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Once again, I’m delighted that IIeX Europe is running a New Speakers Track featuring people who have never spoken at a conference before. Leading up to the conference, we’re introducing some of the speakers and hearing what they have to say about this opportunity!

Today we meet Anije Lambert who is the Founder and Director of the Project Development Consultancy (PDC Research). She holds a Bachelor’s Degree in Sociology from the University of Guyana.  Anije focuses on data collection, data analysis, and data management and consulted with global research companies. In addition, she is the Guyana Representative of SCL International, the Chair of the Membership Committee on the Georgetown Chamber of Commerce Council, and an Esomar Representative. Anije is a 2016 Young Business Executive nominee (Guyana) and won a 2017 Gini Valentine Award.
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  1. Why have you never spoken at a conference before? I worried that my content wasn’t as brilliant or innovative or cutting edge to the market. I guess you can say it was 85% fear based, but I used 15% of logical reasons such as work, no time, expenses – IT’S SO EXPENSIVE to go to anywhere from Guyana! Let’s not talk about the Visa Requirements. The process could be so complicated that you have to travel to another country to submit your visa application. At the end of the day, those answers were just really smart answers to mask my fear. Where there is a will, there is a way!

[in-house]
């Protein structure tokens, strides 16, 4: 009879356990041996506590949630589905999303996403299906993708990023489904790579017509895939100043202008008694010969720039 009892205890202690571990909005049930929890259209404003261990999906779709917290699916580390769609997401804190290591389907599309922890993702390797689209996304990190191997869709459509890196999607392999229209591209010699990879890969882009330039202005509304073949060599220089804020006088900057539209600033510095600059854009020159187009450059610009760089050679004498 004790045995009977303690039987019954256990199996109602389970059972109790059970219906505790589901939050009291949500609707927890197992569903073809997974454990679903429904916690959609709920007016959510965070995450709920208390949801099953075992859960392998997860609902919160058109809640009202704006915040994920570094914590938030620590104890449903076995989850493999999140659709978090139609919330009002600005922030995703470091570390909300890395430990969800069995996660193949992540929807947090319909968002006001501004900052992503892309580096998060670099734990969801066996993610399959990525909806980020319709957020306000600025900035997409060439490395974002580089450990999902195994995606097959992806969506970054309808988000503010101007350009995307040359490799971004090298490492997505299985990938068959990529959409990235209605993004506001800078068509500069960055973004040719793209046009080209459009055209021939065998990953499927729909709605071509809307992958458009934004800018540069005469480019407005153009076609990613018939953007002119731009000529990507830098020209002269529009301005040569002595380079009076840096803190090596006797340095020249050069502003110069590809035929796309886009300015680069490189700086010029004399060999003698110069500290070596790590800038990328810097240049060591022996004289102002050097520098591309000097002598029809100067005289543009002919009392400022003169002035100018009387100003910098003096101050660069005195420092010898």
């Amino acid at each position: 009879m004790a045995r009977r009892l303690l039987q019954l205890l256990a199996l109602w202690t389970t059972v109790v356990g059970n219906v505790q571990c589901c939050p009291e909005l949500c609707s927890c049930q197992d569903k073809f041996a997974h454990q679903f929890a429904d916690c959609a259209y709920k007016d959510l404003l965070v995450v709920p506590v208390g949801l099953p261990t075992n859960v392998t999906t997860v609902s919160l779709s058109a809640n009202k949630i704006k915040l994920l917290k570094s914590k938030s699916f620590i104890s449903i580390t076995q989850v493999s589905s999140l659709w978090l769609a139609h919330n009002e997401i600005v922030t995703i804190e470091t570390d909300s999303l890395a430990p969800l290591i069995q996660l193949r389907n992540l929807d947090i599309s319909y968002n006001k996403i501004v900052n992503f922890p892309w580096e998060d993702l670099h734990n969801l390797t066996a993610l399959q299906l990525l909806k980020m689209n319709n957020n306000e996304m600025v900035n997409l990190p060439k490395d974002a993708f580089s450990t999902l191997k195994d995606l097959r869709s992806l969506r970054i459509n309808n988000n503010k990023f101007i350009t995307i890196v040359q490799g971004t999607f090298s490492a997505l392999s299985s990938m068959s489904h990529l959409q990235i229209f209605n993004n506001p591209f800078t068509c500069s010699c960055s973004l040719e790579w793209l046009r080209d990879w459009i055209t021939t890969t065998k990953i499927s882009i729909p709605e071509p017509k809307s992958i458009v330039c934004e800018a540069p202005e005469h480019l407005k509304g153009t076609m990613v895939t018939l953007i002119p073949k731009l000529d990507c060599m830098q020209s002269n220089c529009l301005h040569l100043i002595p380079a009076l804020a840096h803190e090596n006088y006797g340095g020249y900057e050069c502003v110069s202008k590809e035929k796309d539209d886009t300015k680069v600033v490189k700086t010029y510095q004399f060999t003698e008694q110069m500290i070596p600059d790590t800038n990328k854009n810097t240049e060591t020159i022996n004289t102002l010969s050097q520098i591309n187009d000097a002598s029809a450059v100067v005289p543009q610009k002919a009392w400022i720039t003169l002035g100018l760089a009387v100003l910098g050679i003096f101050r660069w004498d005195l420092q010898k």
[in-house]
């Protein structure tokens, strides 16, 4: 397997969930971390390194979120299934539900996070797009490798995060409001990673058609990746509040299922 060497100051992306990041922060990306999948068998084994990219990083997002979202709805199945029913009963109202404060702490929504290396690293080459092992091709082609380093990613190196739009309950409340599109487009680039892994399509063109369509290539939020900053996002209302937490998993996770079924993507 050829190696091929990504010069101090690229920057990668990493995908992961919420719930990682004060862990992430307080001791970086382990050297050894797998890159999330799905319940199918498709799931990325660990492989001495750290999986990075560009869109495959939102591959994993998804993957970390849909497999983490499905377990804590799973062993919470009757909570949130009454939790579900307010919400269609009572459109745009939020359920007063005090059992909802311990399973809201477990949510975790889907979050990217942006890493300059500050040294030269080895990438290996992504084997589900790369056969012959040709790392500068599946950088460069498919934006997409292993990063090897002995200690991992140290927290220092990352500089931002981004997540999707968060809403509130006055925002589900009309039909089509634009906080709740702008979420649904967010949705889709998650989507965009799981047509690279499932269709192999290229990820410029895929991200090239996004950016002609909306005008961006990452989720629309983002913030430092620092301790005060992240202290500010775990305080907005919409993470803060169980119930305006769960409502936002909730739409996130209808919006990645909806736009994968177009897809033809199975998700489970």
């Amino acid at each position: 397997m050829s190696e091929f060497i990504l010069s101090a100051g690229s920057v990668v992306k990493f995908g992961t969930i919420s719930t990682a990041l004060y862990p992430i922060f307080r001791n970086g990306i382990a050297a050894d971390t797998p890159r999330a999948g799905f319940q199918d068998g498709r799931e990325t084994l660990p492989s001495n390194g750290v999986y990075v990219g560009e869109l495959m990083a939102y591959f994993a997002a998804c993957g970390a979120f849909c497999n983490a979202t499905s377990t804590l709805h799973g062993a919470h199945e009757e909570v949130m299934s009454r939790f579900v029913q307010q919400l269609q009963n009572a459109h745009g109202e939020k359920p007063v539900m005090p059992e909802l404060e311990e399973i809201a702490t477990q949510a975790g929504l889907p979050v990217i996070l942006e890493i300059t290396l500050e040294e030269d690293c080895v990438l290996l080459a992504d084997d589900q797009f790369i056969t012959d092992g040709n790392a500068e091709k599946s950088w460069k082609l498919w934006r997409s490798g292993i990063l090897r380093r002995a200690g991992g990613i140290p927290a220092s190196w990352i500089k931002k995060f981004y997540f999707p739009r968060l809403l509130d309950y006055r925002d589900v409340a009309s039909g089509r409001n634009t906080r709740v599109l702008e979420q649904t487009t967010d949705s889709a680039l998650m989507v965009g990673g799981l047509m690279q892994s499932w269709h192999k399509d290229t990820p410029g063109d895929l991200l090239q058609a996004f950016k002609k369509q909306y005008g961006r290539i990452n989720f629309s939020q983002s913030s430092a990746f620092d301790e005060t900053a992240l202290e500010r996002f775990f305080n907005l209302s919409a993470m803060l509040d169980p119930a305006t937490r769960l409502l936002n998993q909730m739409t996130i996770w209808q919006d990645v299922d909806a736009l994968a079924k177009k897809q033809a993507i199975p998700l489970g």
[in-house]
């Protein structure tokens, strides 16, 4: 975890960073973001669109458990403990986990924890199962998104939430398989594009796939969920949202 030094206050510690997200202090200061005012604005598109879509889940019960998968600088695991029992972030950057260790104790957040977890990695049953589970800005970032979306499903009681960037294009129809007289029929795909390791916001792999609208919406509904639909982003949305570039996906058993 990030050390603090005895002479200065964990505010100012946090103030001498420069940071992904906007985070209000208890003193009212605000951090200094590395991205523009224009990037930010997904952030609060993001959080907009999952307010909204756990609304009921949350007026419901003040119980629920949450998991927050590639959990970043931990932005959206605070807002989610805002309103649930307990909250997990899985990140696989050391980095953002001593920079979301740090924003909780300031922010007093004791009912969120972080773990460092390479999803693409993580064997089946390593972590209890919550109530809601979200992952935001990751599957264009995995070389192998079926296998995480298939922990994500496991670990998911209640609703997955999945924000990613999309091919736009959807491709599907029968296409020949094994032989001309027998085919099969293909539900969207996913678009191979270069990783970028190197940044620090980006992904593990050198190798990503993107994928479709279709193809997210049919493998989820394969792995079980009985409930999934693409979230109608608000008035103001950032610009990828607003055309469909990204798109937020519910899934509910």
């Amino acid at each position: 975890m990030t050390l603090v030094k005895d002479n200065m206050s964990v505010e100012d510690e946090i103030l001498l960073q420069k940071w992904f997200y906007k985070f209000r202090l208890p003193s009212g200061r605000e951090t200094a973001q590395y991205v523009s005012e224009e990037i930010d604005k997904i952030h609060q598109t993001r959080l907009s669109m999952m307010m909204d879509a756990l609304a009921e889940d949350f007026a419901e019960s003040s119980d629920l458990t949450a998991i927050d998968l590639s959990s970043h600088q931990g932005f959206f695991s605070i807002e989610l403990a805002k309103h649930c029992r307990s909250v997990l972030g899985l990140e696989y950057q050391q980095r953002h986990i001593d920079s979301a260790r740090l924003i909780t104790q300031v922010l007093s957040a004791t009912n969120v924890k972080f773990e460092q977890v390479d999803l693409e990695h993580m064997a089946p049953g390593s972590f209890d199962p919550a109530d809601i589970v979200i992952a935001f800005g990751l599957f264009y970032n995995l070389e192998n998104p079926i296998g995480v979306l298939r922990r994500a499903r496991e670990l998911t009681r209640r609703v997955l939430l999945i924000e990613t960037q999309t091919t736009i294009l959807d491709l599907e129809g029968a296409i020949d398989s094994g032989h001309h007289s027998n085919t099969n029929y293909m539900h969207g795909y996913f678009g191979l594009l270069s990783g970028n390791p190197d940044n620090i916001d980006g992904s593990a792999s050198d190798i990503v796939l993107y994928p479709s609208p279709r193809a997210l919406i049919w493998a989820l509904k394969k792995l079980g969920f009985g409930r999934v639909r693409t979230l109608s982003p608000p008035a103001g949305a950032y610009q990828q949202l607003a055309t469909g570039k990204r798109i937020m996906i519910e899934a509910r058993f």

2. Why did you decide to speak at IIeX Europe? A dear friend of mine sent me a twitter message saying that this was a good idea. I first dismissed it (again the first logical reason – the expense), but something sparked. Why not step outside of my comfort zone?  So I applied and I got to be a speaker. There was no turning back.
  3. What are you looking forward to the most about IIeX Europe? To be inspired! I went to IIeX Atlanta and that event changed me. It changed the frame of my outlook on the Market Research Industry.
  4. What do you hope to learn from this event? I want to learn about the new technologies that are emerging within market and social research, tech that brings about greater depth into the ocean of insights. That sounds generic or cliche but I really mean it. New technologies are super cool. I feel like a kid in a toy store. I mean, who doesn’t get excited at the thought of gadgets and new methodologies. If you don’t, you need to reconsider your profession.
  5. What would you like people to take away from your presentation? I’d like my presentation to be one that makes you question traditional beliefs and share a story that gives hope. I want to share a story that moves the listener into the running position and propels them to take off.
  6. Anything else? Yes, I think interviewees usually end with something smart [Laughs] We are always bombarded with the concept of ‘never giving up.’ And we beat ourselves up. Whenever we face a situation, we bow out. But the reality is that it’s okay to give up. Yes, sometimes giving up means scrapping the one idea that could have brought in millions. But sometimes, giving up simply means letting go of things that drain you, and allowing something greater take its place. What makes life so special is that as long as you are breathing, you can begin again.

Building the MR Industry from the Ground Up: Guyana Case Study
11:40am – 12:00pm Feb 19
This session will discuss the growing market research industry in Guyana, including the challenges researchers will face in Guyana and other Caribbean nations, and approaches used to build the market research industry in Guyana.

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